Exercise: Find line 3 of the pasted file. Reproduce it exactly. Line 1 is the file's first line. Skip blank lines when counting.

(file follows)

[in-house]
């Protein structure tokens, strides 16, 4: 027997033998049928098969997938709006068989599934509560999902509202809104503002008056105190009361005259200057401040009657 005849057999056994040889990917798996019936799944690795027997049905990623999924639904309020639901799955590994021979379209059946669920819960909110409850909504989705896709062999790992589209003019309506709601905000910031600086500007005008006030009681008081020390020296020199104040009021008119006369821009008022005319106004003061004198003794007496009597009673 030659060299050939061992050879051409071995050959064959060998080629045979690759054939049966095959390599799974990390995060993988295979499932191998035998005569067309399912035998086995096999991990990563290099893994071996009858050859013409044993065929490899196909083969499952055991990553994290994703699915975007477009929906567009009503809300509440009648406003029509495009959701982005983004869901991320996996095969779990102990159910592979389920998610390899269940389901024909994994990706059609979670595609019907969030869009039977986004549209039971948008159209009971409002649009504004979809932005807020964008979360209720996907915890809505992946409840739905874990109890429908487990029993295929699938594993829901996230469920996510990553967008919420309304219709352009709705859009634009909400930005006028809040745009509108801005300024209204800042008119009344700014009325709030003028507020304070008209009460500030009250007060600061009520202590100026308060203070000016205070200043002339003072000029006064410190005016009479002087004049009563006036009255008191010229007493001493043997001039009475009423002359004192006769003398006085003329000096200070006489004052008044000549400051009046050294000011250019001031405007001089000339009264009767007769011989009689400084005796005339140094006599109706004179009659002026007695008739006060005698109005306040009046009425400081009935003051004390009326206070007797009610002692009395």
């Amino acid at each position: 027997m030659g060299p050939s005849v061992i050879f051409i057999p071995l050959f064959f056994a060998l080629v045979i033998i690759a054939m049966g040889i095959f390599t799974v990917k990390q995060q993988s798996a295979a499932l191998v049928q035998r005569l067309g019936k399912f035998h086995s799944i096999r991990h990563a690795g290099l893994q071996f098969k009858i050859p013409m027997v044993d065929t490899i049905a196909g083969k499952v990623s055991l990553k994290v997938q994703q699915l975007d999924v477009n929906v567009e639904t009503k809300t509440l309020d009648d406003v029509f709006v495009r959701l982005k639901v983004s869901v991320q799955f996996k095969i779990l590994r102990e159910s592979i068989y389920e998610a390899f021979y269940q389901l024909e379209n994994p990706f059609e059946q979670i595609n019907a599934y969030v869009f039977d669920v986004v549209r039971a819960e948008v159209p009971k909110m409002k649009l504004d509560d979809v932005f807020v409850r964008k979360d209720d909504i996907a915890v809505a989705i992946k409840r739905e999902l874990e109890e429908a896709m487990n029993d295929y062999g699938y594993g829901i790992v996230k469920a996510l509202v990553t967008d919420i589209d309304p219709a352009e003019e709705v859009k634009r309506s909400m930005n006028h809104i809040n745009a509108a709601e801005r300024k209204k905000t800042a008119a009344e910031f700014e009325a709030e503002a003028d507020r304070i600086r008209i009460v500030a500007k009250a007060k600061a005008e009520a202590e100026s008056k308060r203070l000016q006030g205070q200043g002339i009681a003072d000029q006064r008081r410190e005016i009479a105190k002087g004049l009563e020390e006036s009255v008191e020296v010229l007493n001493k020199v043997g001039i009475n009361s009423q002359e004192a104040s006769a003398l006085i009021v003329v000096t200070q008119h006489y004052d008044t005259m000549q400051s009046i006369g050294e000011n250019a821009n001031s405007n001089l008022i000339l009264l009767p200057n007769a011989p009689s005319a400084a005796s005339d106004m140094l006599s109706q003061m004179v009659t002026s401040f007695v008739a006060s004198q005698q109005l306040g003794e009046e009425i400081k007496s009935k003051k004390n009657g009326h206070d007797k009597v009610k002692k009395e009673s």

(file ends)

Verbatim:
């Amino acid at each position: 027997m030659g060299p050939s005849v061992i050879f051409i057999p071995l050959f064959f056994a060998l080629v045979i033998i690759a054939m049966g040889i095959f390599t799974v990917k990390q995060q993988s798996a295979a499932l191998v049928q035998r005569l067309g019936k399912f035998h086995s799944i096999r991990h990563a690795g290099l893994q071996f098969k009858i050859p013409m027997v044993d065929t490899i049905a196909g083969k499952v990623s055991l990553k994290v997938q994703q699915l975007d999924v477009n929906v567009e639904t009503k809300t509440l309020d009648d406003v029509f709006v495009r959701l982005k639901v983004s869901v991320q799955f996996k095969i779990l590994r102990e159910s592979i068989y389920e998610a390899f021979y269940q389901l024909e379209n994994p990706f059609e059946q979670i595609n019907a599934y969030v869009f039977d669920v986004v549209r039971a819960e948008v159209p009971k909110m409002k649009l504004d509560d979809v932005f807020v409850r964008k979360d209720d909504i996907a915890v809505a989705i992946k409840r739905e999902l874990e109890e429908a896709m487990n029993d295929y062999g699938y594993g829901i790992v996230k469920a996510l509202v990553t967008d919420i589209d309304p219709a352009e003019e709705v859009k634009r309506s909400m930005n006028h809104i809040n745009a509108a709601e801005r300024k209204k905000t800042a008119a009344e910031f700014e009325a709030e503002a003028d507020r304070i600086r008209i009460v500030a500007k009250a007060k600061a005008e009520a202590e100026s008056k308060r203070l000016q006030g205070q200043g002339i009681a003072d000029q006064r008081r410190e005016i009479a105190k002087g004049l009563e020390e006036s009255v008191e020296v010229l007493n001493k020199v043997g001039i009475n009361s009423q002359e004192a104040s006769a003398l006085i009021v003329v000096t200070q008119h006489y004052d008044t005259m000549q400051s009046i006369g050294e000011n250019a821009n001031s405007n001089l008022i000339l009264l009767p200057n007769a011989p009689s005319a400084a005796s005339d106004m140094l006599s109706q003061m004179v009659t002026s401040f007695v008739a006060s004198q005698q109005l306040g003794e009046e009425i400081k007496s009935k003051k004390n009657g009326h206070d007797k009597v009610k002692k009395e009673s």